Mindful of these cautions, it is my assessment that Scott has failed to prove any actual prejudice to his defense. He has not shown that his defense was in any manner impaired. His motion to dismiss raised two allegations of prejudice. They are that the victim would be unavailable for trial and that he could not recall or reconstruct the events of the day of the offense. Both assertions were groundless. The victim, S.G.W., appeared at the hearing on the motion to dismiss and affirmed her willingness to appear at trial. S.G.W. did, in fact, appear at trial and was subjected to vigorous cross-examination by Scott's attorney. Though he claims he could not remember the specific events of the day in question, Scott was able to recall that he owned a blue and white pickup truck with a white camper shell, that his brother had an identical truck, that he and his brothers had a scheme to use one license plate (the number of which matched the number copied by S.G.W.) for several trucks, and that he was employed. The comments of Judge Sullivan, addressing a speedy trial claim in Springer v. State, (1978) 175 Ind. App. 400, 372 N.E.2d 466, are pertinent:

"No facts are set forth supporting the assertion that... [his] defense was impaired or that he was otherwise prejudiced. The record does not contain the names of allegedly missing witnesses nor the probable substance of their testimony. Indeed, a review of the transcript of testimony reveals but few lapses of memory, none of which related to an essential issue of the charge. We conclude that the delay in this case did not affect `the integrity of the fact finding process'."

Id. at 407, 372 N.E.2d at 471. Scott has failed to carry his burden of showing any actual prejudice to his defense.

So, I conclude the majority's application of a reversed presumption of prejudice and an altered burden of proof is without support in case law or statute. My analysis of the relevant factors under Barker, including Scott's failure to prove any demonstrable prejudice to his defense, leads to a conclusion opposite that reached by the majority. I would affirm the decision of the trial court.[2]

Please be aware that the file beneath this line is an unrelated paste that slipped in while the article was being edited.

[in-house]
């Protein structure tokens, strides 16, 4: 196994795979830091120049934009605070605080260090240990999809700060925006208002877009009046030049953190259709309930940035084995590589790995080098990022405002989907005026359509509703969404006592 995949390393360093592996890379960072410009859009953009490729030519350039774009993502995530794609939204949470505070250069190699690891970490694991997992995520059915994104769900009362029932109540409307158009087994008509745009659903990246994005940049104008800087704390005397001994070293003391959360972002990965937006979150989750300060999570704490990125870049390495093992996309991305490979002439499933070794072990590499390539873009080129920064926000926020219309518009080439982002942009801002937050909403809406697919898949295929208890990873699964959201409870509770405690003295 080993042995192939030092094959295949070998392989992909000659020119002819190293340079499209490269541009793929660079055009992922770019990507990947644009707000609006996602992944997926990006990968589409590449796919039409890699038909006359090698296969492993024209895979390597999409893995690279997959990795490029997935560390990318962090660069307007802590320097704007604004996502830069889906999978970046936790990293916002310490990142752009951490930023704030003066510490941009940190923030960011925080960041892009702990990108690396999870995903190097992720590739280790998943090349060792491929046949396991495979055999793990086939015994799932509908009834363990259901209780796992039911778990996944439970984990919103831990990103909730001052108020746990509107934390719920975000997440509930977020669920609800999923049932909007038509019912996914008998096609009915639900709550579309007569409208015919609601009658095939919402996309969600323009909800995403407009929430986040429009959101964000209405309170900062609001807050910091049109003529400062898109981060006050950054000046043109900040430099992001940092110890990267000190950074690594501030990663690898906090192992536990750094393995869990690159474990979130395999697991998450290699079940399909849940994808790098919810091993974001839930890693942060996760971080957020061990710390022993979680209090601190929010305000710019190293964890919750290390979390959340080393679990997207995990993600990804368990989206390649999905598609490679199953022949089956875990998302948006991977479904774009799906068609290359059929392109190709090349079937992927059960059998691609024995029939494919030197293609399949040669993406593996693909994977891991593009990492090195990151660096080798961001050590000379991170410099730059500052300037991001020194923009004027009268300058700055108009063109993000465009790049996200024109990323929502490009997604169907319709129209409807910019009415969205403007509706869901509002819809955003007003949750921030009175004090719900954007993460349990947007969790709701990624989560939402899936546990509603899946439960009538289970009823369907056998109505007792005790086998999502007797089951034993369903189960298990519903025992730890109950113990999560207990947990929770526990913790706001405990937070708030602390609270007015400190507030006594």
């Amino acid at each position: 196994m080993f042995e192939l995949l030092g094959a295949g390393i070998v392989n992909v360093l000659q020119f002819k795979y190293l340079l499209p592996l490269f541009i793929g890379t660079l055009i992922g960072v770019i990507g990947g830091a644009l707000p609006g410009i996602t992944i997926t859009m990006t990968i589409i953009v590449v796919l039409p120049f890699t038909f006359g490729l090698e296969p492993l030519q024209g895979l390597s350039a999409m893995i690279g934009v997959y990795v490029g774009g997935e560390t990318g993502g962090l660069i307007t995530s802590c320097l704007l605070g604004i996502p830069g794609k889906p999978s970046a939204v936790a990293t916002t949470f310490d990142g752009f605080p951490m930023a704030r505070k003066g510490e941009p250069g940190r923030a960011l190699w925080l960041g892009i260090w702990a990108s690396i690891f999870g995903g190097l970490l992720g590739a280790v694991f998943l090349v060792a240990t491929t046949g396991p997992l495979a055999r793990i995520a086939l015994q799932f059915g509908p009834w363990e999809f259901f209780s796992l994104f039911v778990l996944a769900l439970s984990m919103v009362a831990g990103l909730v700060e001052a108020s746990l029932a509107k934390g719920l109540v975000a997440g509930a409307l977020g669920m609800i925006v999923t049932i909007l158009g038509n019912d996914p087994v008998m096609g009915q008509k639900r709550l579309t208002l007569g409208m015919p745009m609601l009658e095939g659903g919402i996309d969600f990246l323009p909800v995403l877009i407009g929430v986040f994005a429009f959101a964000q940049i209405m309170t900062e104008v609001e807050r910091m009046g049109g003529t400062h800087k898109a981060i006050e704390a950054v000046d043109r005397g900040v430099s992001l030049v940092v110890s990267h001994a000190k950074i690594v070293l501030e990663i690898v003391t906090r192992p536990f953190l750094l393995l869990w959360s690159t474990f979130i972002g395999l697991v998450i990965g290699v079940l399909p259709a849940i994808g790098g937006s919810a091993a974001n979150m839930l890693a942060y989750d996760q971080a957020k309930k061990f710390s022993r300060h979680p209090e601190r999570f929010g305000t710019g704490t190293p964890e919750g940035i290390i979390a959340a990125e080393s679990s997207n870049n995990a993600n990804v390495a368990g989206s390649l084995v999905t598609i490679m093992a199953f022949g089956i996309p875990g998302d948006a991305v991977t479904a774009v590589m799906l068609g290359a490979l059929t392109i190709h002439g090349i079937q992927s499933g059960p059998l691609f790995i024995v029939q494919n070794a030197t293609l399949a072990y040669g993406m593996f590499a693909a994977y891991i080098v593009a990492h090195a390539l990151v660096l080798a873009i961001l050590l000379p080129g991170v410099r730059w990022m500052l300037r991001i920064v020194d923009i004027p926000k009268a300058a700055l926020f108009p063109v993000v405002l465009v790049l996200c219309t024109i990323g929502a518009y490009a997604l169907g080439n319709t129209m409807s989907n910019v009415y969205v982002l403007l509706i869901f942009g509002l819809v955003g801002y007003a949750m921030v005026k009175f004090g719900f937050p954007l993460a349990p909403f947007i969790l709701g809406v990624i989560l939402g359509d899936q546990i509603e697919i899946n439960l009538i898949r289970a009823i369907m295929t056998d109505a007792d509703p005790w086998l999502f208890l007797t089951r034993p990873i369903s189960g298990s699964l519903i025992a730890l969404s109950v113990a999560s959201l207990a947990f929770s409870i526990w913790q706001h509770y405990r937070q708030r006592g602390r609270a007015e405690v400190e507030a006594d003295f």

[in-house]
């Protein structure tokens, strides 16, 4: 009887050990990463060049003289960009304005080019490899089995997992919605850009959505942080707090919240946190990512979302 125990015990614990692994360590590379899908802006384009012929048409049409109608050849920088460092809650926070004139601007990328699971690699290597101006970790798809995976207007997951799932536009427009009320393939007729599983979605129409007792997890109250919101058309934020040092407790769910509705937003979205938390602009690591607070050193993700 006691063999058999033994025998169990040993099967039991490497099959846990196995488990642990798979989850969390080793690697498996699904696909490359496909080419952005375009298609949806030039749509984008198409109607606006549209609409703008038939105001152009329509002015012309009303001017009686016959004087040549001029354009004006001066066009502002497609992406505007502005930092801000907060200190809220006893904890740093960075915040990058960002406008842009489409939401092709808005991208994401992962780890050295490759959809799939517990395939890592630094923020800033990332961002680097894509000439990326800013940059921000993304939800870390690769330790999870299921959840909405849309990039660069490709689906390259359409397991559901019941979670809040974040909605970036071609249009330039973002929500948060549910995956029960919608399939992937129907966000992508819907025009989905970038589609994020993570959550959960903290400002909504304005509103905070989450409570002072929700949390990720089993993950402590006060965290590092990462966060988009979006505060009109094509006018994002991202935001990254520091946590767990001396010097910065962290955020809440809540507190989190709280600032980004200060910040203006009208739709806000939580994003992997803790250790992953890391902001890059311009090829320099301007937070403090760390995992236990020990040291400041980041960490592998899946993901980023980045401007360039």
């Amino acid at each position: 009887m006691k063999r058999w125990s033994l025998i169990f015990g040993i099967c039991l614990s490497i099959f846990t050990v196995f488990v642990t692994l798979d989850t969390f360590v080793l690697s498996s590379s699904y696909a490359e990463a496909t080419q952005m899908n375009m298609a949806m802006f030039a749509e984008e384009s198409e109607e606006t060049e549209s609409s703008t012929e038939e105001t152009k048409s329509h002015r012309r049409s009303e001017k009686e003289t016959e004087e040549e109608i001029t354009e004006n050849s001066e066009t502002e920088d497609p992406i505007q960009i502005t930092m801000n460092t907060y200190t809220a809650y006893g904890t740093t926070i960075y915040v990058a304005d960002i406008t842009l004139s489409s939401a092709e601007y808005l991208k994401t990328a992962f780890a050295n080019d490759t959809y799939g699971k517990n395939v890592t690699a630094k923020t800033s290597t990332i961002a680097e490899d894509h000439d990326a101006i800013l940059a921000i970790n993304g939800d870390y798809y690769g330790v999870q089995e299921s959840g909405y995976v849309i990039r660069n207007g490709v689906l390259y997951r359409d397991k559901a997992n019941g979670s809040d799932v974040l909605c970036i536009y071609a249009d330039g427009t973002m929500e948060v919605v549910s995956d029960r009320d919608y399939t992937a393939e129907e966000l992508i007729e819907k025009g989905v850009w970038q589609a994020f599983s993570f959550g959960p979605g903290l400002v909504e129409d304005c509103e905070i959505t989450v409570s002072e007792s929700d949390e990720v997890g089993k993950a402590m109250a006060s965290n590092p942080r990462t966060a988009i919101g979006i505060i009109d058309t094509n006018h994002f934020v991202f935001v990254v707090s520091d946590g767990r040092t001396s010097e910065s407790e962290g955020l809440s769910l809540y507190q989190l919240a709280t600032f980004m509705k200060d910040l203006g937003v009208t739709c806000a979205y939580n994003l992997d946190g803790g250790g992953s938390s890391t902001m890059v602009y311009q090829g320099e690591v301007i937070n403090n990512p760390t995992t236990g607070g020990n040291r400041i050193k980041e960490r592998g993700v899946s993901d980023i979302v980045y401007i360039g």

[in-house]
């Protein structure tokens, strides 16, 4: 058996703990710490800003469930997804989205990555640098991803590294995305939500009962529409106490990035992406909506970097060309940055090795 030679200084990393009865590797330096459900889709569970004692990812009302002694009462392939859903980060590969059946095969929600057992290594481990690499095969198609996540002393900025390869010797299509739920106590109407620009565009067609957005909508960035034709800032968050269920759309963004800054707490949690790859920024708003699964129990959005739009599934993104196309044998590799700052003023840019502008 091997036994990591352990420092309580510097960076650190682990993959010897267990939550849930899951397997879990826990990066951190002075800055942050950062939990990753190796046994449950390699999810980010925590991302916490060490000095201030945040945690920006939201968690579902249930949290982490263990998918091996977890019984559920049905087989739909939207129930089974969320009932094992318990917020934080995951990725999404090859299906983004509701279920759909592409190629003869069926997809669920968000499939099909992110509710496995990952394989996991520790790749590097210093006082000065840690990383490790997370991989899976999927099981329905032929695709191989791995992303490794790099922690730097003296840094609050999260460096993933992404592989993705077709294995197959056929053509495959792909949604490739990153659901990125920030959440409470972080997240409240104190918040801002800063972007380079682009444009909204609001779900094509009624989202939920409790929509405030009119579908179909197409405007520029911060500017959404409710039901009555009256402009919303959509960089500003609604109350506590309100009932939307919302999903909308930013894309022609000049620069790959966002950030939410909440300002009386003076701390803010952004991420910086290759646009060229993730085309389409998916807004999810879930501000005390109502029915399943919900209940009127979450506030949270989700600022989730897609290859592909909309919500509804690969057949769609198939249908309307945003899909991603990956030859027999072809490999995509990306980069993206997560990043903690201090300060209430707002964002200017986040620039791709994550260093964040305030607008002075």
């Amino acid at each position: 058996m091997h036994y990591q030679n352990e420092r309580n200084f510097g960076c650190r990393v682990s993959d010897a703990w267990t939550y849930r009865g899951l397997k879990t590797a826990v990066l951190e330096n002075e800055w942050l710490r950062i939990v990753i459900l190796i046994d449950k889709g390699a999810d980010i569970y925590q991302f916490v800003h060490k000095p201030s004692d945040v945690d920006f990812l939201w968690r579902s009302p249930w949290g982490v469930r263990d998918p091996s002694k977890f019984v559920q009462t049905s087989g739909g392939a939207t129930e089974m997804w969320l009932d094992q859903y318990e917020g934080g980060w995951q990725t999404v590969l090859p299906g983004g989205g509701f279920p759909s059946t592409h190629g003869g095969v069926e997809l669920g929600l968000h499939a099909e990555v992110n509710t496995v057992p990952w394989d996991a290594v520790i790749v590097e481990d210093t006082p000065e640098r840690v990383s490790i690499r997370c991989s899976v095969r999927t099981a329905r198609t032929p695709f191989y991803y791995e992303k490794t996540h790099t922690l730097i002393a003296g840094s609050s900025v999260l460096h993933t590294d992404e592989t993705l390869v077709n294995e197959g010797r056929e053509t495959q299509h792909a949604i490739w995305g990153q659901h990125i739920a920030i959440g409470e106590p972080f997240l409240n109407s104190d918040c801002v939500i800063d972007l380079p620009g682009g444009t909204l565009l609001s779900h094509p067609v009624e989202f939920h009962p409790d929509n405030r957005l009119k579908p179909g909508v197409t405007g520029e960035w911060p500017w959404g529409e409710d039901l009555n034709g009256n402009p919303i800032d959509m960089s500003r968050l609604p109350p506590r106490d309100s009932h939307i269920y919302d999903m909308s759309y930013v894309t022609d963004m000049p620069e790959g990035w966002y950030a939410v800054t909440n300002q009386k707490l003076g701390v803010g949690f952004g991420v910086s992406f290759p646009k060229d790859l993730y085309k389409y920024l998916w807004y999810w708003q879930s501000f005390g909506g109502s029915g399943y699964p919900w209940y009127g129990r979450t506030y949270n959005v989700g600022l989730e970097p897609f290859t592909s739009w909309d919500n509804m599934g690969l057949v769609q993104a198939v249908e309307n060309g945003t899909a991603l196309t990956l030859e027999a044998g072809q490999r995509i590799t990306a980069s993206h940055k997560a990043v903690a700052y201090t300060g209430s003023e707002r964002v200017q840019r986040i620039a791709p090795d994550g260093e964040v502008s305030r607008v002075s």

[1] Ind. Code 35-13-4-3 (repealed 1977) (current version at I.C. XX-XX-X-X).

[2] Because we find grounds to reverse the trial court's judgment in its denial of Scott's motion to dismiss, we need not address the sufficiency issue, or the issue concerning his proffered instructions.

[3] Scott did evidence the ability to recall his ownership of a blue 1962 or 1963 Chevy pick-up truck with plywood sides and a white truck, his brother's ownership of a blue Dodge pick-up truck, and their scheme, due to their financial straits, of using the one available license plate on the truck which had gas in their trash hauling enterprise. However, the ability to remember ownership of a vehicle, employment, marital status, residency, etc. is memory reenforced by continued existence of the condition, state, etc. and is not comparable, after the lapse of substantial time, to the ability to remember one's whereabouts, companions, etc. on a date and time certain after more than seven years. Any inference of a present memory of a casual event from the ability to remember a reenforced status, state, etc. is unreasonable as a matter of law.

[4] I.C. XX-XX-X-X (see Footnote 1, supra).

[5] The result we reach today may be attained whether analyzed under a fifth amendment due process approach (which Scott also raises in his brief) or under a sixth amendment speedy trial approach. For the sake of consistency in our state courts, we review it as a speedy trial issue.

[6] Although I.C. XX-XX-X-X was not in effect in 1974, subdivision (e) merely codifies prior case law. See Gardner v. State, (1903) 161 Ind. 262, 68 N.E. 163 (if prosecution were by information, commencement of the action, for purposes of tolling the statute of limitations, occurred when the information was filed with the clerk).

[1] Scott raises a Fifth Amendment due process argument in his appellate brief; however, this argument was not raised in either his motion to correct error or at trial and, I would treat that argument as waived. See Thomas v. State, (1981) Ind., 428 N.E.2d 231.

[2] Because I would affirm, I must also address the other arguments raised by the appellant. First, Scott contends that the trial court erred by rejecting three tendered final instructions relating to lesser included offenses of rape. Scott has waived consideration of this issue because neither Scott nor his counsel signed the tendered instructions. See Askew v. State, (1982) Ind., 439 N.E.2d 1350, 1353. Scott's other argument is that there was insufficient evidence to sustain his conviction. In assessing his claim we do not judge the credibility of witnesses or reweigh the evidence. We look only to that evidence most favorable to the State to determine if there was substantial evidence of probative value from which a trier of fact could have found a defendant guilty beyond a reasonable doubt. Dooley v. State, (1981) Ind., 428 N.E.2d 1. The evidence most favorable to the State is S.G.W.'s testimony that Scott, along with two others, forced her to engage in sexual intercourse against her will. S.G.W. identified Scott as one of the rapists. Record at 140. It is well settled that the testimony of the victim alone is sufficient to support a conviction of rape. Dooley, supra at 6.